What is in this article?:
- The California raisin-type grape crop is huge compared to last season — bringing benefits and problems.
All is not well
However, not all is well.
“Wineries are complaining this year about a lack of space for a big crop,” he said, noting that the tanks are full from last year’s big crop and bulk wine brought in from overseas.
“Some wineries are cutting off deliveries, freeing up excess tonnage,” he said.
Wineries are adding new storage. Gallo is adding 40 new tanks to its Clovis, Calif., winery. That represents 600,000 gallons of additional storage. Gallo has also built a new winery at Livingston with 70 additional large tanks.
“There is considerable capital development by all wineries and that is a good sign,” DiBuduo said.
“The outlook for the industry as a whole still looks good. Exports are up. U.S. consumption is up.”
DiBuduo has been a bit skeptical of late that California growers would not be able to meet future demand because vineyards were not being planted to meet future demand because other crops were more profitable.
He is more optimistic now.
“We are on target to match that demand, especially with the planting of valley grapes over the past two to three years,” he said. Premium wine grape suffered more from the recession, but DiBuduo says that is turning around and headed in the right direction.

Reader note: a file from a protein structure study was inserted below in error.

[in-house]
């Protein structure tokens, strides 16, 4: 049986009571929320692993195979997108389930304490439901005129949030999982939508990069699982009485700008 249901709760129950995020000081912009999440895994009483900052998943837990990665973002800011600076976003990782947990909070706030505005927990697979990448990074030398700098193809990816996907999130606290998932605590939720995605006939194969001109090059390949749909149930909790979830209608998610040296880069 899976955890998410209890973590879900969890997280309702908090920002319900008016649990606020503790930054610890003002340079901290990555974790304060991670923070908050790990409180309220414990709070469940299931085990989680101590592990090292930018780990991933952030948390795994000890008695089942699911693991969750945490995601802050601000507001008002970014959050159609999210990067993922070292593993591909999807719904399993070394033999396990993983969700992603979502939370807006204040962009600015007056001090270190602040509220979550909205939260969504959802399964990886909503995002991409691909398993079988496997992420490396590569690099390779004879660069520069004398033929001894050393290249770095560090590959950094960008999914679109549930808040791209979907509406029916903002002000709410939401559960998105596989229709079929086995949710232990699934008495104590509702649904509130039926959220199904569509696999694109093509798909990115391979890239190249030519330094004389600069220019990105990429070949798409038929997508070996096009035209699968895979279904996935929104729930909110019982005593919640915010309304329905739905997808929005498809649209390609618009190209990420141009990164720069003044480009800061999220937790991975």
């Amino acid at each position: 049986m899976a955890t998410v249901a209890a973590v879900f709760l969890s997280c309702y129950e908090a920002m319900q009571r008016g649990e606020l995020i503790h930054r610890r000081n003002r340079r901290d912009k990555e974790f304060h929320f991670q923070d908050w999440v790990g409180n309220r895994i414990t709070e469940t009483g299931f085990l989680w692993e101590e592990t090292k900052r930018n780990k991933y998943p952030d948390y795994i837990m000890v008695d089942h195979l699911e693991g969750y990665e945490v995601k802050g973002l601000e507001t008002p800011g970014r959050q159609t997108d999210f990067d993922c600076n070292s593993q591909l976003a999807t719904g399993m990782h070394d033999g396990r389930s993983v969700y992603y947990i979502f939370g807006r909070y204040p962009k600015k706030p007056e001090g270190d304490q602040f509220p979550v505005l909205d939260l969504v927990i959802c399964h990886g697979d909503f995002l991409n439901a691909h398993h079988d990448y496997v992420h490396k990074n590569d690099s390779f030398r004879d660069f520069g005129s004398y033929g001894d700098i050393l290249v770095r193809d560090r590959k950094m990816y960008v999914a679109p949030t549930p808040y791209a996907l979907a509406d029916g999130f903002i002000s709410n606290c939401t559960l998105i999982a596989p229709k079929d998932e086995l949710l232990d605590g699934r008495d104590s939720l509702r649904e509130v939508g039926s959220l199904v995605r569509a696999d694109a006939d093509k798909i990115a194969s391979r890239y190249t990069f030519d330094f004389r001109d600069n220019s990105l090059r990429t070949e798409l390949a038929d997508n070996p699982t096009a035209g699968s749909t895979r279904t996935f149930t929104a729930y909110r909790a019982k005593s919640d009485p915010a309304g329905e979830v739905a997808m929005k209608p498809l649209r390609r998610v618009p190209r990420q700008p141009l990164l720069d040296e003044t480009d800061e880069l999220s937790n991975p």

“However, there is still a target on our back since the U.S. is the largest wine market in the world and everyone wants to ship wine here.
However, not all is rosy. Despite record raisin prices and strong Thompson prices, raisin-type vineyards continue to be taken out. An estimated 80,000 to 100,000 acres of mostly SJV Thompsons have been pushed out in the past decade.
Both DiBuduo and Goto expect another 15,000 acres to come out this winter because competing crops like almonds and pistachios offer more profit potential and are far cheaper to develop than a new vineyard.
Land prices continue to go up as demand for nut orchard groups skyrockets.
“Unfortunately, prices for a vineyard are roughly the same as for open ground, about $20,000 per acre. That says a lot about the plight of Thompson growers,” Goto said.
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